In Gender and Crowdfunding, the Women’s Philanthropy Institute found that women crowdfunding donors tend to be younger, have higher levels of education, and are more concentrated in the Western U.S., compared to women who do not give to crowdfunding campaigns. The study also examined what might hold women donors back from using their influence to promote generosity through crowdfunding. For example, they are willing to share about causes and projects on social media but are reluctant to directly ask the people in their networks to give. Women also say that crowdfunding can highlight and help donors connect to projects, but they express concerns about transparency and accountability.
Another study shows that donors of color are more likely to engage in informal giving, volunteering or giving through crowdfunding sites. Thirty-four percent of donors of color said they give through crowdfunding sites in a typical year. About 90% had heard of crowdfunding, and 52% said crowdfunding makes it easier to directly support causes by giving.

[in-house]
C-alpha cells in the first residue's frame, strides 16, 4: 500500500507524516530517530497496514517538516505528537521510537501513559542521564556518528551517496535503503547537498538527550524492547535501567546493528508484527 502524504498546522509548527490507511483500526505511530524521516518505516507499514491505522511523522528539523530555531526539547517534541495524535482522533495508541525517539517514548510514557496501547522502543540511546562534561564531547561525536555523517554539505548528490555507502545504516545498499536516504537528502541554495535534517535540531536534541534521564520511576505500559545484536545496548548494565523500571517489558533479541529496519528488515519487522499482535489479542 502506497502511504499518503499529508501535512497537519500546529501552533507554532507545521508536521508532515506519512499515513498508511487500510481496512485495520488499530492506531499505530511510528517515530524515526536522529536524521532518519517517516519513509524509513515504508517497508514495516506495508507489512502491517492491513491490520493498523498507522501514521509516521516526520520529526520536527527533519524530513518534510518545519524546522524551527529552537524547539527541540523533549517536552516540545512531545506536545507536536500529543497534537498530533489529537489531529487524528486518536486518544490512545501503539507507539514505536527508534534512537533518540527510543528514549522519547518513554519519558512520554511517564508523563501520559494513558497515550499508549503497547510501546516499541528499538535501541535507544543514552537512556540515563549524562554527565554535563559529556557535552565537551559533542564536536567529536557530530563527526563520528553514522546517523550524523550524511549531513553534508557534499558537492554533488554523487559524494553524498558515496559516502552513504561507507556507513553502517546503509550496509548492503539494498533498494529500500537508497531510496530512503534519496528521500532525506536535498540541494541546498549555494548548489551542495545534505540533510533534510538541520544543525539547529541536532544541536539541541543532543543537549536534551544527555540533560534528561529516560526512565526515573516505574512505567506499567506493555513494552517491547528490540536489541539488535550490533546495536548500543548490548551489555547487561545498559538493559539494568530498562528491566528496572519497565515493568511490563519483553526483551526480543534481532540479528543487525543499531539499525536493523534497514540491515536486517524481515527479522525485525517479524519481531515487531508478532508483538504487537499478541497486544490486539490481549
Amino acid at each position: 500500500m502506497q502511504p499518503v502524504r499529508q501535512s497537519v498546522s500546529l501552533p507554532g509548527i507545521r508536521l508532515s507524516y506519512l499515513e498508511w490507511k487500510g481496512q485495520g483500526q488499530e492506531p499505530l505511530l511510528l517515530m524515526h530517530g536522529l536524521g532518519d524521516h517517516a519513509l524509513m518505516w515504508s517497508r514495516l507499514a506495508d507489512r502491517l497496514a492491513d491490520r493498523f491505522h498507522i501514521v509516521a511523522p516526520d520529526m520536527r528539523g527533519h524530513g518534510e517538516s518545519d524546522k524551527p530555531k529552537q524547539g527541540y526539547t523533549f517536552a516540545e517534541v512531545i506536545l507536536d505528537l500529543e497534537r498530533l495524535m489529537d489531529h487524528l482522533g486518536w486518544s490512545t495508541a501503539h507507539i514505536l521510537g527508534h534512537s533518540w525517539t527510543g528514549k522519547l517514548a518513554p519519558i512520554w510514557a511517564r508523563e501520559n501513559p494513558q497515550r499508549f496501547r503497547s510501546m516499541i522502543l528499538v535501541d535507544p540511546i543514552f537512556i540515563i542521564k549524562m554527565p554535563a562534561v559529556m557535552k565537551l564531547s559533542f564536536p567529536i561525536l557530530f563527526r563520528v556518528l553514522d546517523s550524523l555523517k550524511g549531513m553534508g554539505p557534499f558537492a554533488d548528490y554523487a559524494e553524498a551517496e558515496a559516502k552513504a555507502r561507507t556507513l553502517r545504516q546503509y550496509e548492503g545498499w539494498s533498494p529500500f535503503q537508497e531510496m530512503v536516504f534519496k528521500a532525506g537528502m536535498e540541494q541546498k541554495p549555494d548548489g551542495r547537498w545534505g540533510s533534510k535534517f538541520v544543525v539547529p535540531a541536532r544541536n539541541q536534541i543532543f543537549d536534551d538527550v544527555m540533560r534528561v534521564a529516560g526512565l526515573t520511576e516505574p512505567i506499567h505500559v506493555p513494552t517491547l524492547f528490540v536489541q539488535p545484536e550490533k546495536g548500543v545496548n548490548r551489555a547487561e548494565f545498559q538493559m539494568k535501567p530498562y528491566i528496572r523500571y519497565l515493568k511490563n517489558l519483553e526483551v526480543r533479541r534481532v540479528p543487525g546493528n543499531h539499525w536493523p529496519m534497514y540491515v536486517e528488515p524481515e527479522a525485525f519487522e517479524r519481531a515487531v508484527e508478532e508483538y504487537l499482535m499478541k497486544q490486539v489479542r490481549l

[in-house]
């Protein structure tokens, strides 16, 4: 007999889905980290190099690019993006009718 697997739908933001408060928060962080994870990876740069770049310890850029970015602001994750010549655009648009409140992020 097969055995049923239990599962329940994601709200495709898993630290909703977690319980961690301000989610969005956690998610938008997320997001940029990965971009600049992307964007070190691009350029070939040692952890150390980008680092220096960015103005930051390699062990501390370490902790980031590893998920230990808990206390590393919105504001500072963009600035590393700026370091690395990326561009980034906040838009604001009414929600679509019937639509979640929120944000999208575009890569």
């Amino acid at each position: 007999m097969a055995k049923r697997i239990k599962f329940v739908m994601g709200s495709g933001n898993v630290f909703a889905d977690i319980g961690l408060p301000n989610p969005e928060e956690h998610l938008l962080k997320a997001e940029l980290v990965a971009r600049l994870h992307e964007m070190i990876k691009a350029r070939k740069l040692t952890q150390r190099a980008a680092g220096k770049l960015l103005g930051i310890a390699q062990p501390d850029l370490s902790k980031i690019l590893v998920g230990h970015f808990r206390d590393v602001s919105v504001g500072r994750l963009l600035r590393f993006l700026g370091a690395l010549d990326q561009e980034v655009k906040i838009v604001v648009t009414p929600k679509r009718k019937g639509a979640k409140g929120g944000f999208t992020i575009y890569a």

6. Awareness of diverse populations’ philanthropy is increasing.
People of color and others from other diverse communities have always been deeply engaged in philanthropy in a wide variety of ways. That has often gone unrecognized, but awareness of diverse philanthropy, its importance and scope is expanding. A recent study by the Muslim Philanthropy Initiative found that on average Muslim Americans give more to charity than non-Muslim Americans. And a new study of donors of color strengthens understanding of the philanthropic perspectives and practices of diverse communities.
Racial and social justice causes also are a growing part of the philanthropic landscape. The study found that 16% of American households gave to racial or social justice causes in 2020, an increase from 13% of households in 2019. Philanthropic giving to racial and social justice causes increased across all demographic groups, but the growing impact of crowdfunding and mutual aid demonstrate how donors of color are helping to lead shifts in individual giving patterns.